"Our brain’s cerebral cortex—the seat of higher thought—is eerily similar to a clump of neurons inside the head of the lowly marine ragworm. The ragworm’s brain, which evolved some 600 million years ago, is so similar to the cortex that humans and worms must share a common ancestor..."
When scientists "compared the worm’s cells with those in a vertebrate cerebral cortex, they found they were too similar to be of independent origin....."
"...these tests challenge the standard notion that the ability to think evolved from complex vertebrate behaviors like predation.... that now appears to spring from something far more basic, he argues, like the ability “to distinguish between food and nonfood”—a feat the ragworm accomplishes with aplomb."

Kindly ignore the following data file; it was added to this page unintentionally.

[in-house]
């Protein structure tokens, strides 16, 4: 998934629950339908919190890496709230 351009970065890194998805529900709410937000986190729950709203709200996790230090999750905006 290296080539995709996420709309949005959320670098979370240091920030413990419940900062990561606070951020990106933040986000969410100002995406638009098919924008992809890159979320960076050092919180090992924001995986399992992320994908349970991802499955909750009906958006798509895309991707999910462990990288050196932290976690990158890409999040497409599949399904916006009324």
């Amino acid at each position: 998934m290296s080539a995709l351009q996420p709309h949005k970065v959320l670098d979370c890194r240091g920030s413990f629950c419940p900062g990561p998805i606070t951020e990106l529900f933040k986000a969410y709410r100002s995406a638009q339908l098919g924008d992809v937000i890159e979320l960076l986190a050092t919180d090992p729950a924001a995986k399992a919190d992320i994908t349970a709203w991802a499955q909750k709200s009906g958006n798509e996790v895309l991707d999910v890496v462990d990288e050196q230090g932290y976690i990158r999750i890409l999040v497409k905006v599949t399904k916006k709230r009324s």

For years, I'd considered fear of predation to be our most primitive instinct. I'd missed the obvious. It's not merely eat or be eaten. It's knowing what is food and what is not that's the most basic instinct. Though, of course, photo-sensitivity and other visceral senses are more basic -- still, I'm referring to instincts.
Fear repels. And the three basic defense mechanisms interplay ( run, hide, fight).
On the psychological level, it's a combination of various psychological defense mechanisms.